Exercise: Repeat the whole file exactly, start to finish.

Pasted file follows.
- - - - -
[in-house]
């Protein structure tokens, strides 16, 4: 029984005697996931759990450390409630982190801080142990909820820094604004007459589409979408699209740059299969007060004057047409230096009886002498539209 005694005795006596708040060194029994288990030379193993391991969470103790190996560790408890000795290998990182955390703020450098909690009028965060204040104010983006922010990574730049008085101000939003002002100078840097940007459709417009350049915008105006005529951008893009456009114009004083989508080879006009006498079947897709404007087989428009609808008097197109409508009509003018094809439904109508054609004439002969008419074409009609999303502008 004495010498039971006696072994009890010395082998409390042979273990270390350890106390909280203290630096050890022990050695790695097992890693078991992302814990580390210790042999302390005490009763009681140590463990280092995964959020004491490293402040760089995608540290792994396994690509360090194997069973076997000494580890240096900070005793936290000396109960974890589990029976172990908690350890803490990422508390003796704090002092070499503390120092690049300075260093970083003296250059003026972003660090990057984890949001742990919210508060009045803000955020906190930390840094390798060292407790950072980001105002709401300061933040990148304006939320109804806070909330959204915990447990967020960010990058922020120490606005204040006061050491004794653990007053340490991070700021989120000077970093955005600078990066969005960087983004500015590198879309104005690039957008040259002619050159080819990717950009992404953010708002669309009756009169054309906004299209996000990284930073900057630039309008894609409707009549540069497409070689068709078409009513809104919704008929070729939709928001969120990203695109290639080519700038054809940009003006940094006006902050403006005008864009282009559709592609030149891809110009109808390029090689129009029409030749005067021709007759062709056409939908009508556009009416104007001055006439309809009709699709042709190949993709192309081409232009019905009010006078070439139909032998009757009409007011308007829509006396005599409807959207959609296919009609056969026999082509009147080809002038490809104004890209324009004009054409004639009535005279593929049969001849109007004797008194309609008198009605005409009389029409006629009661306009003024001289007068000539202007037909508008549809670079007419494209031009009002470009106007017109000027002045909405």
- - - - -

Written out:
[in-house]
């Protein structure tokens, strides 16, 4: 029984005697996931759990450390409630982190801080142990909820820094604004007459589409979408699209740059299969007060004057047409230096009886002498539209 005694005795006596708040060194029994288990030379193993391991969470103790190996560790408890000795290998990182955390703020450098909690009028965060204040104010983006922010990574730049008085101000939003002002100078840097940007459709417009350049915008105006005529951008893009456009114009004083989508080879006009006498079947897709404007087989428009609808008097197109409508009509003018094809439904109508054609004439002969008419074409009609999303502008 004495010498039971006696072994009890010395082998409390042979273990270390350890106390909280203290630096050890022990050695790695097992890693078991992302814990580390210790042999302390005490009763009681140590463990280092995964959020004491490293402040760089995608540290792994396994690509360090194997069973076997000494580890240096900070005793936290000396109960974890589990029976172990908690350890803490990422508390003796704090002092070499503390120092690049300075260093970083003296250059003026972003660090990057984890949001742990919210508060009045803000955020906190930390840094390798060292407790950072980001105002709401300061933040990148304006939320109804806070909330959204915990447990967020960010990058922020120490606005204040006061050491004794653990007053340490991070700021989120000077970093955005600078990066969005960087983004500015590198879309104005690039957008040259002619050159080819990717950009992404953010708002669309009756009169054309906004299209996000990284930073900057630039309008894609409707009549540069497409070689068709078409009513809104919704008929070729939709928001969120990203695109290639080519700038054809940009003006940094006006902050403006005008864009282009559709592609030149891809110009109808390029090689129009029409030749005067021709007759062709056409939908009508556009009416104007001055006439309809009709699709042709190949993709192309081409232009019905009010006078070439139909032998009757009409007011308007829509006396005599409807959207959609296919009609056969026999082509009147080809002038490809104004890209324009004009054409004639009535005279593929049969001849109007004797008194309609008198009605005409009389029409006629009661306009003024001289007068000539202007037909508008549809670079007419494209031009009002470009106007017109000027002045909405």